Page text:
Before you consider the Ising antiferromagnet on a hexagonal lattice, you should understand the qualitative behavior of the Ising ferromagnet and antiferromagnet on the square lattice. Do you expect the physical properties of the hexagonal Ising model with J = + 1 or J = -1 to be qualitatively different from the properties of the Ising model on a square (or rectangular) lattice? The following figure illustrates the nature of the hexagonal lattice.
Note that the coordination number, the number of nearest neighbors, is six. What is the coordination number of the square lattice?
Recall that for J > 0, the energy is minimized when neighboring spins are parallel. If J < 0, the energy is minimized when neighboring spins are antiparallel. As we will see, changing the number of nearest neighbors changes everything. Look at the figure below. The spin at the site denoted by a question mark is frustrated. If it is antiparallel to one neighbor, it must be parallel to the other neighbor. On a hexagonal lattice it is impossible for all neighbors to have opposite spins. The system is frustrated because it cannot achieve a state where all the spins have neighbors that are antiparallel. (This type of frustration is geometrical in nature in contrast to the frustration associated with a spin glass in which the exchange constant J is randomly chosen to be ± 1.)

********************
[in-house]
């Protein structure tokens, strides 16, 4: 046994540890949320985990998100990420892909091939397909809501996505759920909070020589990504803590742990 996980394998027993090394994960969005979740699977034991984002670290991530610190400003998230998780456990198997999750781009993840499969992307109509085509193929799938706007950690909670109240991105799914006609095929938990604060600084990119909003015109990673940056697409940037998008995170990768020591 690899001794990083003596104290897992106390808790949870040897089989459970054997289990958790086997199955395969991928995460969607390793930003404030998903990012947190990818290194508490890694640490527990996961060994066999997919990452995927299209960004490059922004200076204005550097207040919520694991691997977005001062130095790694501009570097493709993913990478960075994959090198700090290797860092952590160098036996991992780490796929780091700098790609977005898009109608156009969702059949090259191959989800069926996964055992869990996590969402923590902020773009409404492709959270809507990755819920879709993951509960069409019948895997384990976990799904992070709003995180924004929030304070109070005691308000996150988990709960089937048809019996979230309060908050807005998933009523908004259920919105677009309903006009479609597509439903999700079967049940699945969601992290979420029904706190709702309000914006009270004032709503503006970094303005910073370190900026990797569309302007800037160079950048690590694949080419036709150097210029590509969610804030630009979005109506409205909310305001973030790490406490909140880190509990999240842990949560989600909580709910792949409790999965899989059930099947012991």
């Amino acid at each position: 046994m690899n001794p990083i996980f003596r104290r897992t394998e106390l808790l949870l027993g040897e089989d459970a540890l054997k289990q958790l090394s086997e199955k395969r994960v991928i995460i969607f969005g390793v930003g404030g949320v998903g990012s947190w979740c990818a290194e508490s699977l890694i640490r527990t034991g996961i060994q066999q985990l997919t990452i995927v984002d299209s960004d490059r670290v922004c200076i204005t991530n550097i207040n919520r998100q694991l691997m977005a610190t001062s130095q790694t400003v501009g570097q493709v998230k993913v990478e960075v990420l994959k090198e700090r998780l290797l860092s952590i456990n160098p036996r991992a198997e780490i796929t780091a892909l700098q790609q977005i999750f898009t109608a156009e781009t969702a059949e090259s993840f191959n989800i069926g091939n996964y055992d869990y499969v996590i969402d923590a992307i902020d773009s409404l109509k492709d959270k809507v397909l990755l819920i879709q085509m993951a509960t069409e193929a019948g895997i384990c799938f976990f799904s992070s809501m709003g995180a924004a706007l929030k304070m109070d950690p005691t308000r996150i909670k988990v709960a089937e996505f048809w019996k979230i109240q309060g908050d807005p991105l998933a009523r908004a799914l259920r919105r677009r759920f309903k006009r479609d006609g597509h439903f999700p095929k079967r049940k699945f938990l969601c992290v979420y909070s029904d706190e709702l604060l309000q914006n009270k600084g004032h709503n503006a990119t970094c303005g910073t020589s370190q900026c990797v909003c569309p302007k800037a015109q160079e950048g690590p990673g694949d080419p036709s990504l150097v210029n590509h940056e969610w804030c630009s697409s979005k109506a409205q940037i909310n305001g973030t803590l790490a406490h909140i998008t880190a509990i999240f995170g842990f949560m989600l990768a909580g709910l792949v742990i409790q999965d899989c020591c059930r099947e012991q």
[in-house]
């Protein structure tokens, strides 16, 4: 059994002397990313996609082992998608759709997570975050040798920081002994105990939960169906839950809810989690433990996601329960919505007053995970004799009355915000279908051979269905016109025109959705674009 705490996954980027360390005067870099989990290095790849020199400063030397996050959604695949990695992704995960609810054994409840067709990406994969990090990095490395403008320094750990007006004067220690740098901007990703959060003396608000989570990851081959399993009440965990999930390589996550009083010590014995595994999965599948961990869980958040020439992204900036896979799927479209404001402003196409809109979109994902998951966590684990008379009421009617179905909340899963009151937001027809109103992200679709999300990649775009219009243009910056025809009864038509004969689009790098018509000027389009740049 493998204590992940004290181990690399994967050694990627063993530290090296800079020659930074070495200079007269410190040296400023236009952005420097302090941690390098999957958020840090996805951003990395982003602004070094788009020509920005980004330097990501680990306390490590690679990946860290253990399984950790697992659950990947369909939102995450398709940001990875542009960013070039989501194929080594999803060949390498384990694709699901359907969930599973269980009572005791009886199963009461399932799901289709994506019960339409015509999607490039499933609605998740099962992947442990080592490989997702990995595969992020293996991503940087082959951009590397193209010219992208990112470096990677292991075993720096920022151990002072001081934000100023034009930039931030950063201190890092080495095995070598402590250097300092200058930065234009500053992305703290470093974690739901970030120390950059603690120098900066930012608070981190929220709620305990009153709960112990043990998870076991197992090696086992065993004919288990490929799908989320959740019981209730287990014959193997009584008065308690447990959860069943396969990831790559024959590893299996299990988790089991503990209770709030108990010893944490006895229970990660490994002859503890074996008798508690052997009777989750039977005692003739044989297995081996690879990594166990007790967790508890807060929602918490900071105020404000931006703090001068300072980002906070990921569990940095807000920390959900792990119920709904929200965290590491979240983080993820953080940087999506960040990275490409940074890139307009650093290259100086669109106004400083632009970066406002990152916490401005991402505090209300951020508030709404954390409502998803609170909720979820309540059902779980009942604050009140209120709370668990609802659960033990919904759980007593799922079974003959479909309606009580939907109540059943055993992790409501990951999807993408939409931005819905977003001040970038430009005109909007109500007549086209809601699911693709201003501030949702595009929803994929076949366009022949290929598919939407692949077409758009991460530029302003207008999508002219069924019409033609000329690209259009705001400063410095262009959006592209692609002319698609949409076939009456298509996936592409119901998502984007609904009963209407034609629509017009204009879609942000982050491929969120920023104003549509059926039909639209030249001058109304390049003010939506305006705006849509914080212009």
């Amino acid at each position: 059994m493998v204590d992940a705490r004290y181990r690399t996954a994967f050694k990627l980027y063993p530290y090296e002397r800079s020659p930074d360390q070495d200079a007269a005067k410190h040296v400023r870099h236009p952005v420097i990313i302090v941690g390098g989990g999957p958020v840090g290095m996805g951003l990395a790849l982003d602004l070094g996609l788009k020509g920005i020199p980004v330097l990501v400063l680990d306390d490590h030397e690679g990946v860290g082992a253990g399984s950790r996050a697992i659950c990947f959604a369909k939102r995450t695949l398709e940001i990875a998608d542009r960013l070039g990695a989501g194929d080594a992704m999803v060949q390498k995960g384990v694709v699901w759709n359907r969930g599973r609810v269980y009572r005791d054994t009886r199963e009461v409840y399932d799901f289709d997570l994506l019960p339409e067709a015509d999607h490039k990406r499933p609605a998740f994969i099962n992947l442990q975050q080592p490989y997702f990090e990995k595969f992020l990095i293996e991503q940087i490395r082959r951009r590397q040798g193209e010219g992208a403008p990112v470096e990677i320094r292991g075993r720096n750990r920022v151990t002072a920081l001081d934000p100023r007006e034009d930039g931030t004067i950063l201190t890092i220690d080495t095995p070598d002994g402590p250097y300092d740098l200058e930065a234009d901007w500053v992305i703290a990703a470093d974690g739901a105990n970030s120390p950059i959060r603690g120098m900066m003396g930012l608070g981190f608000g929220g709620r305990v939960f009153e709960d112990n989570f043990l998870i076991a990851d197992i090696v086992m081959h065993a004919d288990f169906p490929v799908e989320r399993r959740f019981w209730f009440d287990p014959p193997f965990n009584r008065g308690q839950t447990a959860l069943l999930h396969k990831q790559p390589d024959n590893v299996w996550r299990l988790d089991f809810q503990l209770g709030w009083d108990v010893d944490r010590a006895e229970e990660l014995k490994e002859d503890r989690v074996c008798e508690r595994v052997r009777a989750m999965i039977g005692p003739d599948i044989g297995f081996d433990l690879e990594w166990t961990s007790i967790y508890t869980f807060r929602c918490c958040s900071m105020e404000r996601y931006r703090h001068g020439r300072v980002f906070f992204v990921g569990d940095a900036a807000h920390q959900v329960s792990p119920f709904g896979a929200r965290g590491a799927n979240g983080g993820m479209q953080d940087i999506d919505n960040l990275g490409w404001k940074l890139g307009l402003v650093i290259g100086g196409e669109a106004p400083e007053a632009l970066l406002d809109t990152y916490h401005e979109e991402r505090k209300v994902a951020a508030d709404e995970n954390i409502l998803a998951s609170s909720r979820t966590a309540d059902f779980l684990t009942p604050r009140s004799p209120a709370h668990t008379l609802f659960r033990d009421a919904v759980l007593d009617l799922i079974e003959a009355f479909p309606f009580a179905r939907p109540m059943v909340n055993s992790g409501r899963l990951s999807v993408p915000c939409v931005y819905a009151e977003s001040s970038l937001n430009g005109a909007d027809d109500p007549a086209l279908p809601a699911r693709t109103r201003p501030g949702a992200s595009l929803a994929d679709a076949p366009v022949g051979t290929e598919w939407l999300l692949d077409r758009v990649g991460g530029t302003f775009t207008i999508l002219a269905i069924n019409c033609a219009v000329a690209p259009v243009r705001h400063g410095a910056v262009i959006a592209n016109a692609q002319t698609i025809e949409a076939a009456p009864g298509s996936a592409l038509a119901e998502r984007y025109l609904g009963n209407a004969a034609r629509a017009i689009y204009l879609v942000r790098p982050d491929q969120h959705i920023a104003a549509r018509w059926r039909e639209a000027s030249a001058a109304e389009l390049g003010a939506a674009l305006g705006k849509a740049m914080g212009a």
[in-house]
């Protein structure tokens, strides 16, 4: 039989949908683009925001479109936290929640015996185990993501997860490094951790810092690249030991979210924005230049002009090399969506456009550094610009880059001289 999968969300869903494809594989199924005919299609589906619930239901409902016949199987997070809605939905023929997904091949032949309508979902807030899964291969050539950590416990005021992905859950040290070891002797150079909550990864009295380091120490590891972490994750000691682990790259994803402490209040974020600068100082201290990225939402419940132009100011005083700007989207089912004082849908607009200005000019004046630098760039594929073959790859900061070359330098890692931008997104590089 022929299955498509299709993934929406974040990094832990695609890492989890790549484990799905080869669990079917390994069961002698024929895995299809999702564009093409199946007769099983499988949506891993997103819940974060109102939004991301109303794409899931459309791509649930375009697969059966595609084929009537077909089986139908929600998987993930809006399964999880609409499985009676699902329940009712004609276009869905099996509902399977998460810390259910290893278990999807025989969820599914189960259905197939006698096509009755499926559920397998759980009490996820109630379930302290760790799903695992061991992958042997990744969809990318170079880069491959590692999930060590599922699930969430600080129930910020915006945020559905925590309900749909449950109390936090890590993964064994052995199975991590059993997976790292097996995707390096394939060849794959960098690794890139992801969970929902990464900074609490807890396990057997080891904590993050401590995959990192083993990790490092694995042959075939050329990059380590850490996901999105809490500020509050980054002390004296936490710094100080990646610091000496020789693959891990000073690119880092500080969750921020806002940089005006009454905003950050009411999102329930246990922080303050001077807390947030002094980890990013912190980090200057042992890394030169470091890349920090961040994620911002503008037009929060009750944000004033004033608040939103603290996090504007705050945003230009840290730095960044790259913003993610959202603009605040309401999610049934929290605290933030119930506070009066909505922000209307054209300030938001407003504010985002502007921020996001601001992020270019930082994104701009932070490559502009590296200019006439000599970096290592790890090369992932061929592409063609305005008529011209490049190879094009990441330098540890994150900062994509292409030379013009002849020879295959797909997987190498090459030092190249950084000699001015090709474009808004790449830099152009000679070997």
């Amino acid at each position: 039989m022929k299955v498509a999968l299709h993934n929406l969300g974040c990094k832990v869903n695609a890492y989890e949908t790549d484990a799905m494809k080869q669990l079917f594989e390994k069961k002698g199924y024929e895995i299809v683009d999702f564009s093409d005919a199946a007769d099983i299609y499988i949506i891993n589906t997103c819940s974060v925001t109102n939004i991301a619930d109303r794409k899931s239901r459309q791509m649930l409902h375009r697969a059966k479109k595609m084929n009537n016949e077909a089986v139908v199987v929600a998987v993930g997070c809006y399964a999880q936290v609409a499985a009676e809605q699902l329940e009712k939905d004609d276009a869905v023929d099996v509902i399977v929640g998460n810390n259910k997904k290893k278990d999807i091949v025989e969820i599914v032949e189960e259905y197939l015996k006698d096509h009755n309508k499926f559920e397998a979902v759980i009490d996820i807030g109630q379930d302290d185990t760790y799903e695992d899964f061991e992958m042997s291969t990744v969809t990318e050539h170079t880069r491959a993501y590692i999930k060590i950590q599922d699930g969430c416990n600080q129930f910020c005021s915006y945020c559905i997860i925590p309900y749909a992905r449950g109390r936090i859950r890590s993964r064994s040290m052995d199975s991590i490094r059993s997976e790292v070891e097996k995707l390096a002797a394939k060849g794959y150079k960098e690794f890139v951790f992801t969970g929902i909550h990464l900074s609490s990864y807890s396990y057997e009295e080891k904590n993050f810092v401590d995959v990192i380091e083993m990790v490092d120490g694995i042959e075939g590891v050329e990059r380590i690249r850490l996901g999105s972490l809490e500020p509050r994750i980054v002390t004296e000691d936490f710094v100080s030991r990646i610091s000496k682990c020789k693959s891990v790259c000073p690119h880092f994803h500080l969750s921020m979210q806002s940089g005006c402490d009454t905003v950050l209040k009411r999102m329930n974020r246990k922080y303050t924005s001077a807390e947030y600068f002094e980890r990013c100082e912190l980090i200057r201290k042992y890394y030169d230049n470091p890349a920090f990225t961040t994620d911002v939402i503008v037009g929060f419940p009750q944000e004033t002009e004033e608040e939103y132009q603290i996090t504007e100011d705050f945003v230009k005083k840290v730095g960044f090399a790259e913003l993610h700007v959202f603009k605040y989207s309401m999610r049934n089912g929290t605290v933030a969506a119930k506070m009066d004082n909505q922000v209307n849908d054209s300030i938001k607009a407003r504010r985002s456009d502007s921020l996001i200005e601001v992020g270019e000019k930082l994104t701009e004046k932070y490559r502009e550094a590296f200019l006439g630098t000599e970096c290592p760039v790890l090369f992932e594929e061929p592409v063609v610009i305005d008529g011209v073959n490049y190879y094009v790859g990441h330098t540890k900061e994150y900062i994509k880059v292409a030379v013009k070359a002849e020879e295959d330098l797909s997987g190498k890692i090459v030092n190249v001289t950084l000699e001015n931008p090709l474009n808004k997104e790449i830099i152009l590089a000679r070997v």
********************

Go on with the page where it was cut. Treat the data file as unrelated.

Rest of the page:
Updated 4 March 2009.